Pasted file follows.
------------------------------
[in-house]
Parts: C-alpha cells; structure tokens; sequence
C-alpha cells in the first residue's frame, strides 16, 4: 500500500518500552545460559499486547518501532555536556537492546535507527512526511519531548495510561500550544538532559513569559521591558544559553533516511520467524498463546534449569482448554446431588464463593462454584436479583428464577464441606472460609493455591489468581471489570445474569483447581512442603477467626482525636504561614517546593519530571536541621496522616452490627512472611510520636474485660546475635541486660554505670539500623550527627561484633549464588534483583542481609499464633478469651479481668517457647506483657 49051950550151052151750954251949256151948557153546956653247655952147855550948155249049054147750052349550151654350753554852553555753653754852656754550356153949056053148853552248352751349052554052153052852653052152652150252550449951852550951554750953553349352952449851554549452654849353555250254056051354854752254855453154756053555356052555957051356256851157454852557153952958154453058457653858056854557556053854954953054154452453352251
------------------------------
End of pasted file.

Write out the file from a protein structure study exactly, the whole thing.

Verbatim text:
[in-house]
Parts: C-alpha cells; structure tokens; sequence
C-alpha cells in the first residue's frame, strides 16, 4: 500500500518500552545460559499486547518501532555536556537492546535507527512526511519531548495510561500550544538532559513569559521591558544559553533516511520467524498463546534449569482448554446431588464463593462454584436479583428464577464441606472460609493455591489468581471489570445474569483447581512442603477467626482525636504561614517546593519530571536541621496522616452490627512472611510520636474485660546475635541486660554505670539500623550527627561484633549464588534483583542481609499464633478469651479481668517457647506483657 49051950550151052151750954251949256151948557153546956653247655952147855550948155249049054147750052349550151654350753554852553555753653754852656754550356153949056053148853552248352751349052554052153052852653052152652150252550449951852550951554750953553349352952449851554549452654849353555250254056051354854752254855453154756053555356052555957051356256851157454852557153952958154453058457653858056854557556053854954953054154452453352251